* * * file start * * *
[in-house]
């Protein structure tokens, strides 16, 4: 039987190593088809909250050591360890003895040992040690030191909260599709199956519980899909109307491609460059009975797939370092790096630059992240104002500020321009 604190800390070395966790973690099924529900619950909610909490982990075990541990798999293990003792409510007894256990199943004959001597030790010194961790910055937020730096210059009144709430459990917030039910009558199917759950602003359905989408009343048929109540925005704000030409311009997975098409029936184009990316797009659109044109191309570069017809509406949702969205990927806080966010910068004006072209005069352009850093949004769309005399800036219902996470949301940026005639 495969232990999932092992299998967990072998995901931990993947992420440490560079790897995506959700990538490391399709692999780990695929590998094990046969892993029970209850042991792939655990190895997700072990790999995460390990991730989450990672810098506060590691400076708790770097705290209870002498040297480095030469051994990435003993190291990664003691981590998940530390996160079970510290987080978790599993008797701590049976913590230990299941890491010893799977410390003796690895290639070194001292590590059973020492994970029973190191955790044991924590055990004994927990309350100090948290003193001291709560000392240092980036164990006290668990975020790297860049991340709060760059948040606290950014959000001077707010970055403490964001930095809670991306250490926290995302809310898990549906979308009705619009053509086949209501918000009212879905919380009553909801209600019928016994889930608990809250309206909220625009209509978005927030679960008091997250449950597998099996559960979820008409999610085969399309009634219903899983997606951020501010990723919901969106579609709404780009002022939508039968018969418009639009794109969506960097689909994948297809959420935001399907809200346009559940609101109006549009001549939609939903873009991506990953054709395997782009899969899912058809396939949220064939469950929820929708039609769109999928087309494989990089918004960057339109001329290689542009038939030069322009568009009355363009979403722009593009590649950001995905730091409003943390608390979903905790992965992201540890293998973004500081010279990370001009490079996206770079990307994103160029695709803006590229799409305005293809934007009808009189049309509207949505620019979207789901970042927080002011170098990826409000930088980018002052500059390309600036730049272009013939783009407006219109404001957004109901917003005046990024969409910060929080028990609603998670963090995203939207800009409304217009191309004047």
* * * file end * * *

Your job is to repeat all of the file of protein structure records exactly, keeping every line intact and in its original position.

[in-house]
């Protein structure tokens, strides 16, 4: 039987190593088809909250050591360890003895040992040690030191909260599709199956519980899909109307491609460059009975797939370092790096630059992240104002500020321009 604190800390070395966790973690099924529900619950909610909490982990075990541990798999293990003792409510007894256990199943004959001597030790010194961790910055937020730096210059009144709430459990917030039910009558199917759950602003359905989408009343048929109540925005704000030409311009997975098409029936184009990316797009659109044109191309570069017809509406949702969205990927806080966010910068004006072209005069352009850093949004769309005399800036219902996470949301940026005639 495969232990999932092992299998967990072998995901931990993947992420440490560079790897995506959700990538490391399709692999780990695929590998094990046969892993029970209850042991792939655990190895997700072990790999995460390990991730989450990672810098506060590691400076708790770097705290209870002498040297480095030469051994990435003993190291990664003691981590998940530390996160079970510290987080978790599993008797701590049976913590230990299941890491010893799977410390003796690895290639070194001292590590059973020492994970029973190191955790044991924590055990004994927990309350100090948290003193001291709560000392240092980036164990006290668990975020790297860049991340709060760059948040606290950014959000001077707010970055403490964001930095809670991306250490926290995302809310898990549906979308009705619009053509086949209501918000009212879905919380009553909801209600019928016994889930608990809250309206909220625009209509978005927030679960008091997250449950597998099996559960979820008409999610085969399309009634219903899983997606951020501010990723919901969106579609709404780009002022939508039968018969418009639009794109969506960097689909994948297809959420935001399907809200346009559940609101109006549009001549939609939903873009991506990953054709395997782009899969899912058809396939949220064939469950929820929708039609769109999928087309494989990089918004960057339109001329290689542009038939030069322009568009009355363009979403722009593009590649950001995905730091409003943390608390979903905790992965992201540890293998973004500081010279990370001009490079996206770079990307994103160029695709803006590229799409305005293809934007009808009189049309509207949505620019979207789901970042927080002011170098990826409000930088980018002052500059390309600036730049272009013939783009407006219109404001957004109901917003005046990024969409910060929080028990609603998670963090995203939207800009409304217009191309004047």